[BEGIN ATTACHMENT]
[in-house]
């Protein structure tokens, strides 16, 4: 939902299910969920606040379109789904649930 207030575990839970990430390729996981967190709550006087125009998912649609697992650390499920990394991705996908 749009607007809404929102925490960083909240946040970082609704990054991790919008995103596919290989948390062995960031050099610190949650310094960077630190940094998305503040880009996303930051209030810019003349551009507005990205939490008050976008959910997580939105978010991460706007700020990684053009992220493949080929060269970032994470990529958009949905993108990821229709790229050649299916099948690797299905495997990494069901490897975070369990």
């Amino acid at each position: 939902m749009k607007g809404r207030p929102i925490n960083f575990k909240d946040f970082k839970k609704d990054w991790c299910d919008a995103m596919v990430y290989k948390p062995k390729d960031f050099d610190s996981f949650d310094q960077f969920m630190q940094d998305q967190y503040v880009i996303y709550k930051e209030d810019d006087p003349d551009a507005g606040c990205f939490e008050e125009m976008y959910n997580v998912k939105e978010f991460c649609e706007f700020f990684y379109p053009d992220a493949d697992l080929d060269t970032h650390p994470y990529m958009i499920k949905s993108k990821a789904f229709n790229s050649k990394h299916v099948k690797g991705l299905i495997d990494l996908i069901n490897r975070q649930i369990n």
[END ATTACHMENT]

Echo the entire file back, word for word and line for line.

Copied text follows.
[in-house]
């Protein structure tokens, strides 16, 4: 939902299910969920606040379109789904649930 207030575990839970990430390729996981967190709550006087125009998912649609697992650390499920990394991705996908 749009607007809404929102925490960083909240946040970082609704990054991790919008995103596919290989948390062995960031050099610190949650310094960077630190940094998305503040880009996303930051209030810019003349551009507005990205939490008050976008959910997580939105978010991460706007700020990684053009992220493949080929060269970032994470990529958009949905993108990821229709790229050649299916099948690797299905495997990494069901490897975070369990």
């Amino acid at each position: 939902m749009k607007g809404r207030p929102i925490n960083f575990k909240d946040f970082k839970k609704d990054w991790c299910d919008a995103m596919v990430y290989k948390p062995k390729d960031f050099d610190s996981f949650d310094q960077f969920m630190q940094d998305q967190y503040v880009i996303y709550k930051e209030d810019d006087p003349d551009a507005g606040c990205f939490e008050e125009m976008y959910n997580v998912k939105e978010f991460c649609e706007f700020f990684y379109p053009d992220a493949d697992l080929d060269t970032h650390p994470y990529m958009i499920k949905s993108k990821a789904f229709n790229s050649k990394h299916v099948k690797g991705l299905i495997d990494l996908i069901n490897r975070q649930i369990n």